Chronic egg laying occurs when a female bird lays more than the normal number of eggs or, more commonly, lays repeated clutches of eggs, especially in the absence of a mate. The persistent laying of eggs may lead to malnutrition induced by the chronic depletion of calcium from the body for the production of the egg shells.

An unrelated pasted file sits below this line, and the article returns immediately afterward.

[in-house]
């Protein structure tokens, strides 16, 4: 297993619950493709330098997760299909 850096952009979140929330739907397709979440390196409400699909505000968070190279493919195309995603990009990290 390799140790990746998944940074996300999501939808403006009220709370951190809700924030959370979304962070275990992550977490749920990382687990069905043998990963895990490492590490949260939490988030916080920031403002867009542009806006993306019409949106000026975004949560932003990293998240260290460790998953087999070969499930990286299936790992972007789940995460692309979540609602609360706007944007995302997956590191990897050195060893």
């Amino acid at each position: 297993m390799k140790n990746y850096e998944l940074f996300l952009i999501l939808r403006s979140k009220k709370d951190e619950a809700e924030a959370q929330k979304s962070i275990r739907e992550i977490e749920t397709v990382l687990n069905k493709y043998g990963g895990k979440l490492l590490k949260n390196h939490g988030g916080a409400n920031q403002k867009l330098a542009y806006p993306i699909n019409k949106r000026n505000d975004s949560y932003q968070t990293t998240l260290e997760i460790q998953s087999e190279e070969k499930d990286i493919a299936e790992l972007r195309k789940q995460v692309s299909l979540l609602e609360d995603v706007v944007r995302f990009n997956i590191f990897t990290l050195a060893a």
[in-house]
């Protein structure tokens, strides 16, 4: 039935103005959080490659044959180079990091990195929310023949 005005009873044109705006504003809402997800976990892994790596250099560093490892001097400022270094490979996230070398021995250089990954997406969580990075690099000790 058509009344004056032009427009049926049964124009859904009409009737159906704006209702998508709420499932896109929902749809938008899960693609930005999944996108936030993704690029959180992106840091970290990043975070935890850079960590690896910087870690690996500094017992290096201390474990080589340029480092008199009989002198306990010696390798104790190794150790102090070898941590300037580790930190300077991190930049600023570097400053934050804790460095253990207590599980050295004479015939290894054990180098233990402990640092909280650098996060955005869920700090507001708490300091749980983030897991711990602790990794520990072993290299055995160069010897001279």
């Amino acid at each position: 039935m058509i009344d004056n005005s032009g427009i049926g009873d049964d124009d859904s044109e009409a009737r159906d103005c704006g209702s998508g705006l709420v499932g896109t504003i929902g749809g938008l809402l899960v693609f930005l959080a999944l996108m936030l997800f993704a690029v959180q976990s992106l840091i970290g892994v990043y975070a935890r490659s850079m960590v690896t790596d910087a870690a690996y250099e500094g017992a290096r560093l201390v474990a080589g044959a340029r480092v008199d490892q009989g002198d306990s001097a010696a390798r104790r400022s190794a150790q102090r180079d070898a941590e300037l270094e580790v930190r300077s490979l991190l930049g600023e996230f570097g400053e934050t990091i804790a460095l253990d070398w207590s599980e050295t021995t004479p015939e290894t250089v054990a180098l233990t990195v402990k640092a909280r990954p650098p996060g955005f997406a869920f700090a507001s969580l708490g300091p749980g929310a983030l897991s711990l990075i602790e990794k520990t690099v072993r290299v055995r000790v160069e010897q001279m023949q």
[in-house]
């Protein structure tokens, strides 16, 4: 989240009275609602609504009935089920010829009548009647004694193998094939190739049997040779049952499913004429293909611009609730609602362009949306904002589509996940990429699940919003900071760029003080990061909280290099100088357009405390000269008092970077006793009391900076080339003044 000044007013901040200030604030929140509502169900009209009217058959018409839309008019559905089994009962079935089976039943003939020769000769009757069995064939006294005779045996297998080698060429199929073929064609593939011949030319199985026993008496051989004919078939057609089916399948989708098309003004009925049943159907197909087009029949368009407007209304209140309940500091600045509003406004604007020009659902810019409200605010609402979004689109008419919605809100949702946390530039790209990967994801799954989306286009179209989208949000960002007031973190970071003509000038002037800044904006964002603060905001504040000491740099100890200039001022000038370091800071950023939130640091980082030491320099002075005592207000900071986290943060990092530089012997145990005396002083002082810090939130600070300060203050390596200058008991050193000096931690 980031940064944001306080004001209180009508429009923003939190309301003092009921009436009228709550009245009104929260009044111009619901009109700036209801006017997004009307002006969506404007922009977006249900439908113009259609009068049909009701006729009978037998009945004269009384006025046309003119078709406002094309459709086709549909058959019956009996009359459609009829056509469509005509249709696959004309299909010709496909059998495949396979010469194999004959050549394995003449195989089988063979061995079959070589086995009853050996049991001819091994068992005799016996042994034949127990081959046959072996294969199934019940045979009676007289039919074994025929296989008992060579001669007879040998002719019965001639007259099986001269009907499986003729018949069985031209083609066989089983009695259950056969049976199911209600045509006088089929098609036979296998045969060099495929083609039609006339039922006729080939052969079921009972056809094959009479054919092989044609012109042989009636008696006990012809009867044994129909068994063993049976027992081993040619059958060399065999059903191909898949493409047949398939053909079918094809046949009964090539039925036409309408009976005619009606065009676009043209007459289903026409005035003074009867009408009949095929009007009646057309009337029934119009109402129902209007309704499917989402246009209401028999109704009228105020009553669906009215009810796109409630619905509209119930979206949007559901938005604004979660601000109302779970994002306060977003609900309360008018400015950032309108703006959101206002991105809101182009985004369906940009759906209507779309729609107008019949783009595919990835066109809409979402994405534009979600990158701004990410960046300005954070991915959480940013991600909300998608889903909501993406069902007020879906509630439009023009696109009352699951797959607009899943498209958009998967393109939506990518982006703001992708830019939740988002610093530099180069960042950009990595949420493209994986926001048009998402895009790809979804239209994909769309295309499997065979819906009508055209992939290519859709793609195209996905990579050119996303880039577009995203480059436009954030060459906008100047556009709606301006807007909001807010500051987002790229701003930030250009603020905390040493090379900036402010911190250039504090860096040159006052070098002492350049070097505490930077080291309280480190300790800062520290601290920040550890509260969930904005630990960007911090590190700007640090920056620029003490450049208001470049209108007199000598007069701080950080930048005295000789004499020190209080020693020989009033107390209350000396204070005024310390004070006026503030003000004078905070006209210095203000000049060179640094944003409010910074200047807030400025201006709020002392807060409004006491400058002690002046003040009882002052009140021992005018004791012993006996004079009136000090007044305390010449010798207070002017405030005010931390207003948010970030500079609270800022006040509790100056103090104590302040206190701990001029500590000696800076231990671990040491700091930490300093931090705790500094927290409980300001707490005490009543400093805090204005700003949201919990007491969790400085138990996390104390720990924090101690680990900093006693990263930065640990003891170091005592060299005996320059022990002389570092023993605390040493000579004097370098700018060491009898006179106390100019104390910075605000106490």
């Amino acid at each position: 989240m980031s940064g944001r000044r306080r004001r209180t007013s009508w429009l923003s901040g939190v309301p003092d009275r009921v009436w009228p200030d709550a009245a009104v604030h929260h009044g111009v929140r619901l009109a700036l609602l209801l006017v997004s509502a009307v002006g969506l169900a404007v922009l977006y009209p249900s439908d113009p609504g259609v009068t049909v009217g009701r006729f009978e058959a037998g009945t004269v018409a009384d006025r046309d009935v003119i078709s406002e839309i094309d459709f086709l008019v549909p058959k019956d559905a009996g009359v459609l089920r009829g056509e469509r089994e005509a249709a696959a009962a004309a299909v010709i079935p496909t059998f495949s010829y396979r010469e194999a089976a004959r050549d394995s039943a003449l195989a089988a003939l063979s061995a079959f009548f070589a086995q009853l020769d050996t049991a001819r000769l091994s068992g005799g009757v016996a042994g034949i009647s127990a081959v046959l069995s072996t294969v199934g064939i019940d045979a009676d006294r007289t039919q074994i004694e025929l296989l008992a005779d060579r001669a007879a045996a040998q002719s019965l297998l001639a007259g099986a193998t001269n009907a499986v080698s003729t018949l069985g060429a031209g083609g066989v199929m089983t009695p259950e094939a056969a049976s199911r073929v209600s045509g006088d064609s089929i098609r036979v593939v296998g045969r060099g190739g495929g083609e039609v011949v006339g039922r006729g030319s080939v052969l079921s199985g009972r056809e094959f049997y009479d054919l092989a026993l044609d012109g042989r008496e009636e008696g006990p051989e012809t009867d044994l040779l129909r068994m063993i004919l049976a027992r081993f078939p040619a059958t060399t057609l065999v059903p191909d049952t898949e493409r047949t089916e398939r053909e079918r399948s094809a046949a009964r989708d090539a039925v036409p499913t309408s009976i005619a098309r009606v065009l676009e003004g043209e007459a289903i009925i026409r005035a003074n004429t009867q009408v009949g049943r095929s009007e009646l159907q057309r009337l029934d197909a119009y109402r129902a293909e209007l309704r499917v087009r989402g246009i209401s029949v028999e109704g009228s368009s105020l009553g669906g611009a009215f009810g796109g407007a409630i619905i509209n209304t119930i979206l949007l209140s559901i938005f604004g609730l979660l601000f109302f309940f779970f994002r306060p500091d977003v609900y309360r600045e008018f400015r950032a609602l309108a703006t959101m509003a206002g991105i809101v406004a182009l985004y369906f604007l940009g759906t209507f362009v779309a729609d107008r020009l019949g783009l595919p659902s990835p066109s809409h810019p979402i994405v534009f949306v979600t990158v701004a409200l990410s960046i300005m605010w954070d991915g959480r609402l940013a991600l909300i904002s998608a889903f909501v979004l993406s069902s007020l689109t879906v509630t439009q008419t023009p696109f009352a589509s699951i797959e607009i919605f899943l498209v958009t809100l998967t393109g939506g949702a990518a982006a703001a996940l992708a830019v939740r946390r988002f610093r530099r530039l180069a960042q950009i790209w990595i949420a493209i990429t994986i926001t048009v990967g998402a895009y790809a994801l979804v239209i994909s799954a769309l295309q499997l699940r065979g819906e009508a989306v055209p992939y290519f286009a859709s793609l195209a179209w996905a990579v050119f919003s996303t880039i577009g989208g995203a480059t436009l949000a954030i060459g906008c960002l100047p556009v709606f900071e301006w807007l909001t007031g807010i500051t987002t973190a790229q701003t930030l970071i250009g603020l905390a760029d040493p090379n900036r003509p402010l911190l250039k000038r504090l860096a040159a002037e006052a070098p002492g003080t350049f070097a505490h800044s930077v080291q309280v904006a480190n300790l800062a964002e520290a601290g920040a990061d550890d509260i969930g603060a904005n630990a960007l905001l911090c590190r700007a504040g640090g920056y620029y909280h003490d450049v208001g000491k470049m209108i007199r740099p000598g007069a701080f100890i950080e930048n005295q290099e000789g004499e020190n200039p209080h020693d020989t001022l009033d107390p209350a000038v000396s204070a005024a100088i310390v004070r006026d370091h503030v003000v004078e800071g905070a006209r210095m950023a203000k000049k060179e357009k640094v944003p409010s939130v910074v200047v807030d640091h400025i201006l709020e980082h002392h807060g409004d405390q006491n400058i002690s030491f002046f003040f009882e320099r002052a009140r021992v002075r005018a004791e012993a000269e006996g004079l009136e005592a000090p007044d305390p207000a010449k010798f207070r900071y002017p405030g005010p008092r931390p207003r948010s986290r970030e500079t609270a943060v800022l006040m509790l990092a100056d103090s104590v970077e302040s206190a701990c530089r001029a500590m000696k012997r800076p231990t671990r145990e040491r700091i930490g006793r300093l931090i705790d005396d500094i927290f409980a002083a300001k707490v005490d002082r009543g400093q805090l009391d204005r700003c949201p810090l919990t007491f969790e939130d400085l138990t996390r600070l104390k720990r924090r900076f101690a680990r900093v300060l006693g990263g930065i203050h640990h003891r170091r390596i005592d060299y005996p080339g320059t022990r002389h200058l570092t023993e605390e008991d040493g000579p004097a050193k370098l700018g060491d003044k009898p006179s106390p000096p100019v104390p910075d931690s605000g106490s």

Egg binding is not uncommon in birds and may be resolved easily if treated early. Egg binding occurs when the female bird is unable to expel the egg from her body. If a prolonged period has elapsed since the bird began attempting to lay the egg, she may become critically ill. Birds with egg binding may or may not have passed an egg more than 2 days ago, are usually weak, not perching, often sitting low on the perch or on the bottom of the cage, and are straining as if trying to defecate or to lay an egg. Treatment varies depending upon how sick the bird is, as well as the location of the egg and the length of time the bird has been egg bound. Critically ill birds are first treated supportively for shock, and then attempts are made to extract the egg. If your veterinarian cannot see the egg through the vent, surgery under general anesthetic may be necessary to remove the egg from the abdomen. A hysterectomy (removal of the oviduct and uterus) is typically the last choice therapy, when medical and egg extraction through the vent are not possible.